! I visited it in August 1789, and took a hasty list of the portraits. See“ Topographer," 1789, 1720. 8vo. four vols.
General John Egerton, who succeeded to the ea Bridgewater estates, inherited none of the old fam manners chillingly cold, and a reserved pride, mi sarcasm, which was apt to give great offence: he ties, and would never do any thing out of rule or of Ashridge most magnificently, but was fond of of his habits. He never had any children, but I widow for her life, who still enjoys it.
His brother and successor, Francis Henry Eger and rector of the rich family living of Whitchurch of the last years of his life he resided at Paris, hav Ducs de Noailles, between the Rue St. Honoré and at a great expense, and in much pomp. He was brother: an admirable classical scholar, a great lo genius, and fitful acts of generosity and munificen were so singular as only to be accounted for by t By his will he became a public benefactor, enri Museum, and leaving a large sum to be expended of what have since appeared under the title of tl delighted in the history of his family, and the glo be printed a translation of “ Comus," in Italian v many other privately-printed gifts to literature. both vain and proud : but let his learning, his veil his foibles.
Lord Francis Gower, now Egerton, who repre portion of the Bridgewater property, with the libra and other reliques, embellishes his descent by genius, and his devotion to the Muses.
Thus has passed away the male line of this illi Mr. Todd's note, in his Milton, upon the subject, apologize for my substituting in its room another the early connexion of Milton with this house, ar mask of “ Comus," I venture to hope that it will n is nothing unless it stimulates to accomplish the nurse high pursuits, and to cherish high emotions his honours—who relies only on reflected glory cipher.
* I believe that only five males are now living, who a were Egertons, of whom my brother and myself are two. paternal grandmother ; the same is the case with Mr. Ege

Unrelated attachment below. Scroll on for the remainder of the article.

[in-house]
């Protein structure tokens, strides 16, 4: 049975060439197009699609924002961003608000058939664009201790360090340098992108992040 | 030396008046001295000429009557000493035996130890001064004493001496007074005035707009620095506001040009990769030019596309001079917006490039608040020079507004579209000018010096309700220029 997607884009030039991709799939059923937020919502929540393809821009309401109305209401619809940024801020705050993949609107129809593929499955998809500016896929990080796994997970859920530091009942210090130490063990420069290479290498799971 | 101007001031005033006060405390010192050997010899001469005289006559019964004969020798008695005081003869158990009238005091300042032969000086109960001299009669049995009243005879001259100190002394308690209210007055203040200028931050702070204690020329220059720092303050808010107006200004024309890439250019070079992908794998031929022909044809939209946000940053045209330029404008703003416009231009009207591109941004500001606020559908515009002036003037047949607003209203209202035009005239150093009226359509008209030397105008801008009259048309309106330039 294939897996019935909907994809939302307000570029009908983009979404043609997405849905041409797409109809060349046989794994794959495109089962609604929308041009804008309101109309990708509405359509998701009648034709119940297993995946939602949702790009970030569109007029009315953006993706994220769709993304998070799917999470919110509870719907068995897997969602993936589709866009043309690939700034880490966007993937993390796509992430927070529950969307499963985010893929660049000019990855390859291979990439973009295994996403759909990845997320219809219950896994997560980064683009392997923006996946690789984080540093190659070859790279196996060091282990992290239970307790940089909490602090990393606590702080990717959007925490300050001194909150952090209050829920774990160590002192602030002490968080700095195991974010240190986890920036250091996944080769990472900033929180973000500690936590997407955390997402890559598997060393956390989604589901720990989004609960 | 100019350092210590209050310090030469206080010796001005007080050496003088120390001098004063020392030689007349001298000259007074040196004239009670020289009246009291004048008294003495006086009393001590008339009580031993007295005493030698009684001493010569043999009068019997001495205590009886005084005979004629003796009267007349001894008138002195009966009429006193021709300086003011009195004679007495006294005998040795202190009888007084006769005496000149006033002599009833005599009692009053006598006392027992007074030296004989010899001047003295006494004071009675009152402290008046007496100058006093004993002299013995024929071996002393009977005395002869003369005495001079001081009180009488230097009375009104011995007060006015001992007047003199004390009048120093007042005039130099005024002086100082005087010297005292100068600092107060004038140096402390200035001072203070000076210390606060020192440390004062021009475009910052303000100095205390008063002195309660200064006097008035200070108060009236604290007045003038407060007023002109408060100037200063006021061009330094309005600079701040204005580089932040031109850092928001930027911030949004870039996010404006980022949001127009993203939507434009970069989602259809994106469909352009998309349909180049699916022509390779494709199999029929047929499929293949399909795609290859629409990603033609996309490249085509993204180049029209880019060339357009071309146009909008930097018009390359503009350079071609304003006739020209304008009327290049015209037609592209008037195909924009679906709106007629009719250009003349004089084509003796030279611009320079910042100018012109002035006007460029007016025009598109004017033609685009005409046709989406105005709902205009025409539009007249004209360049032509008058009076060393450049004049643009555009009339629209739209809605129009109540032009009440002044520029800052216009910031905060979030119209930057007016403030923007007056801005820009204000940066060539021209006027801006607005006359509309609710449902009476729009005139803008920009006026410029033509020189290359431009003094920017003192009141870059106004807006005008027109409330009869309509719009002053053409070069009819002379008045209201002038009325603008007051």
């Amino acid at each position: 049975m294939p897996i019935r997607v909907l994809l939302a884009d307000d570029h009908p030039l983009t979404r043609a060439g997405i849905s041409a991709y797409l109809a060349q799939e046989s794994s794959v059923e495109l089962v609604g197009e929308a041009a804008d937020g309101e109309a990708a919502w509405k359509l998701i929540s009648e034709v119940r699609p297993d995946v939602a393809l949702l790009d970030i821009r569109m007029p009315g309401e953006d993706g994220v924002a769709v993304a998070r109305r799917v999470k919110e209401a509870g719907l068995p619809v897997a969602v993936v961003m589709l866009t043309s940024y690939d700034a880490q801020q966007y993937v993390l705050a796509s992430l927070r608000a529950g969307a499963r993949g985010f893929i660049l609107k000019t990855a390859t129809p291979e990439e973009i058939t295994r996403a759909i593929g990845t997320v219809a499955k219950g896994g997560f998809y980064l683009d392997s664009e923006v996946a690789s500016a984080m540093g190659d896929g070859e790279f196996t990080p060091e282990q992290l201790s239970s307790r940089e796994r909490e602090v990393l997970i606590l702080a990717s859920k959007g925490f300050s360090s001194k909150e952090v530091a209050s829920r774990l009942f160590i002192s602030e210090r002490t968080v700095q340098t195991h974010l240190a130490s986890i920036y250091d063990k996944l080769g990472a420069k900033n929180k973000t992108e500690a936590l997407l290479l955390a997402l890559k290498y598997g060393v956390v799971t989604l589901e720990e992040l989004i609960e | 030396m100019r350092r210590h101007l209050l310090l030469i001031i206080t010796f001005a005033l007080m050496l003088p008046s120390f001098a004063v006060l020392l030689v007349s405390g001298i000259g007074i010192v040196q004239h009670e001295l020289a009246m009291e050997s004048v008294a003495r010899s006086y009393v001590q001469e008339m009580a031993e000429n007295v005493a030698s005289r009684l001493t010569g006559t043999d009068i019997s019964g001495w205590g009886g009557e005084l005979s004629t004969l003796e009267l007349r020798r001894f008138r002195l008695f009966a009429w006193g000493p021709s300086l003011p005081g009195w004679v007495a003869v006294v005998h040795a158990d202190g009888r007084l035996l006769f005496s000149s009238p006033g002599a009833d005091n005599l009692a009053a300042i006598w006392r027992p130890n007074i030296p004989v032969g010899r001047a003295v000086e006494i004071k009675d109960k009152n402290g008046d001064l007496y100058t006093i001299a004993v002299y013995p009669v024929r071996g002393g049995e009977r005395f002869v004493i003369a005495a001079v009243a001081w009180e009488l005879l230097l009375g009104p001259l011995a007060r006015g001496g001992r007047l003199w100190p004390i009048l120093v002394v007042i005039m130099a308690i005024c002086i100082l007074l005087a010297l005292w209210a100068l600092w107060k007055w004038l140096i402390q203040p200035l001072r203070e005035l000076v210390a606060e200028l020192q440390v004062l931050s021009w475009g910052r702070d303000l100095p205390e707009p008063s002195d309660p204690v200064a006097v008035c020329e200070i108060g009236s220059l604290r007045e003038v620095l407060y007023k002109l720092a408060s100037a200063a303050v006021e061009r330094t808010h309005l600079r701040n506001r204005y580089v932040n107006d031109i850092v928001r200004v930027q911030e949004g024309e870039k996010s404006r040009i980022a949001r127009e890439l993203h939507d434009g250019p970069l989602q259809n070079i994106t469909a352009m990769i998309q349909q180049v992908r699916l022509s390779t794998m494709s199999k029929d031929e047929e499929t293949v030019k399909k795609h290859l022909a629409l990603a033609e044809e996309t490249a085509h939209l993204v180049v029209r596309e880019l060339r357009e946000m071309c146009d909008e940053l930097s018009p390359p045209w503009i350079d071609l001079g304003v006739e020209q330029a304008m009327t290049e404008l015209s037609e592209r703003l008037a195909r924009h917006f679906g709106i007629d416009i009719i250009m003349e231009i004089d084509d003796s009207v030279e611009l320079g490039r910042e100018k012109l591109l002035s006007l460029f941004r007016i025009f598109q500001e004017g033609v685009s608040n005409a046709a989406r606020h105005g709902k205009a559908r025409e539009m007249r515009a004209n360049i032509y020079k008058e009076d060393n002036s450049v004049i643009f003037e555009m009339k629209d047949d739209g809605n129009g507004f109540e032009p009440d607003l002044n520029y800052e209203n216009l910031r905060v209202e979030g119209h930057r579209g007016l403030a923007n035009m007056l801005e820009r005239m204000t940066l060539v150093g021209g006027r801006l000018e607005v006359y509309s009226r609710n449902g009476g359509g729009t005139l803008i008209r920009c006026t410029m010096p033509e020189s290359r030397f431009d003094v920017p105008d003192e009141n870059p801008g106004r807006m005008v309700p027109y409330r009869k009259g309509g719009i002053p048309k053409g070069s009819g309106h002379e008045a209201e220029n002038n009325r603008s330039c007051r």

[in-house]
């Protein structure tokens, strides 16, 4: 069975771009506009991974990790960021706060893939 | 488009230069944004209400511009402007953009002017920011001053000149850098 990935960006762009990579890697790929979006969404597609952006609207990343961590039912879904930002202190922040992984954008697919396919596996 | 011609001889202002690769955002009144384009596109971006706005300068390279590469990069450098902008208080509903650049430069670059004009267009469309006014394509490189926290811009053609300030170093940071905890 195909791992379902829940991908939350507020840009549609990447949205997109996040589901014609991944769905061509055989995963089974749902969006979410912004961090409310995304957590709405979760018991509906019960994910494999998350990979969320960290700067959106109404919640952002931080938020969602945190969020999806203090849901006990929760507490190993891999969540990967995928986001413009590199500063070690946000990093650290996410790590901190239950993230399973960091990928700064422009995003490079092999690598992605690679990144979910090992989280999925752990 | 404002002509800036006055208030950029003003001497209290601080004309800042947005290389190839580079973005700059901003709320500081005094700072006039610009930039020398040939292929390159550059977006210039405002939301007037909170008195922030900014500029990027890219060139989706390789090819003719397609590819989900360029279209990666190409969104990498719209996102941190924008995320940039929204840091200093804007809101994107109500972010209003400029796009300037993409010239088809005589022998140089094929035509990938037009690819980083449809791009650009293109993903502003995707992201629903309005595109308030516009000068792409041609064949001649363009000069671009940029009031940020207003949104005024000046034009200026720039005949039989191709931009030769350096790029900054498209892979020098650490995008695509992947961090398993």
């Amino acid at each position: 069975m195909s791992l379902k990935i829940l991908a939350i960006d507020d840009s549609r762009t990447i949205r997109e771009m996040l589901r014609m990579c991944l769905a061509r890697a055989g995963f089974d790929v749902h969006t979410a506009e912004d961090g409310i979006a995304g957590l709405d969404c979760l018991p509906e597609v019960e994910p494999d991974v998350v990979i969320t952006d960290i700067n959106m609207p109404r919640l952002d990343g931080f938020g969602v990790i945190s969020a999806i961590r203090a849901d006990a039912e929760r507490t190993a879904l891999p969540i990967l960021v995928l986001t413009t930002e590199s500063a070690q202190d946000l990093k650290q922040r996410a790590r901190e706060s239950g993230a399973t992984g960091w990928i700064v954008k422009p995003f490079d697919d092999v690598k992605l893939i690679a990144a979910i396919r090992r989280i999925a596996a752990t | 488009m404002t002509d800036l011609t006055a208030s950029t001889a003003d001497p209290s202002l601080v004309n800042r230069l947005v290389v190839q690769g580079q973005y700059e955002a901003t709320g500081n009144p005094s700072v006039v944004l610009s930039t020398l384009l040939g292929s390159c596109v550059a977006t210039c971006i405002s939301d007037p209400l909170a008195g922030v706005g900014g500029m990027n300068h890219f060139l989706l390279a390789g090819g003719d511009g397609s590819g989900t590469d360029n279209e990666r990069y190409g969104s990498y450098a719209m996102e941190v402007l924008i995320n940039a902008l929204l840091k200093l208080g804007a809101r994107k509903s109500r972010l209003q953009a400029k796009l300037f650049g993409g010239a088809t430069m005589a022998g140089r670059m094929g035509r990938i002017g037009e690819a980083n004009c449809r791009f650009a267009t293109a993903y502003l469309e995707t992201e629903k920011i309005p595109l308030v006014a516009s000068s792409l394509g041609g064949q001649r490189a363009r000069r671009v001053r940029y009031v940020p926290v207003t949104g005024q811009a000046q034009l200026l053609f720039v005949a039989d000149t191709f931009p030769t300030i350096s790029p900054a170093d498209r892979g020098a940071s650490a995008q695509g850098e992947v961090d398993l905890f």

THE RIGHT HONOURABLE“ JOIIN LORD VISCOUNT BRACLY,
SON AND HEIR APPARENT TO THE EARL OF BRIDGEWATER, &c.b MY LORD,
Tus poem, which received its occasion of birth from yourself and others of your noble family, and much honour from your own person in the performance, now returns again to make a finall dedication of itself to you. Although not openly
aeknowledged by the author', yet it is a legitimate offspring, so lovely, and so much f desired, that the often copying of it hath tired my pen to give my severall friends
satisfaction, and brought me to a necessity of producing it to the publike view ; and now to offer it up in all rightfull devotion to those fair hopes, and rare endowments of your much promising youth, which give a full assurance, to all that know you, of a future excellence. Live, sweet Lord, to be the honour of your name, and receive this as your own, from the hands of him, who hath by many favours been long obliged to your most honoured parents; and as in this representation your attendant Thyrsis, so now in all reall expression Your faithfull and most humble servant,
H. LAWES d. • This is the dedication to Lawes's edition of the Mask, 1637, to which the following motto was prefixed, from Virgil's second Eclogue:
Eheu! quid volui misero mihi? floribus austrum
This motto is delicately chosen, whether we consider it as being spoken by the author himself, or by the editor. If by the former, the meaning, I suppose, is this :—" I have, by giving way to this publication, let in the breath of public censure on these early blossoms of my poetry, which were before secure in the hands of my friends, as in a private enclosure.” If we suppose it to come from the editor, the application is not very different ; only to floribus we must then give an encomiastic sense. The choice of such a motto, so far from vulgar in itself, and in its application, was worthy Milton.-HURD.
b The first brother in the Mask.-T, WARTON.
& This dedication does not appear in the edition of Milton's poems, printed in 1673, when Lord Brackley, under the title of Earl of Bridgewater, was still living. Milton was perhaps unwilling 1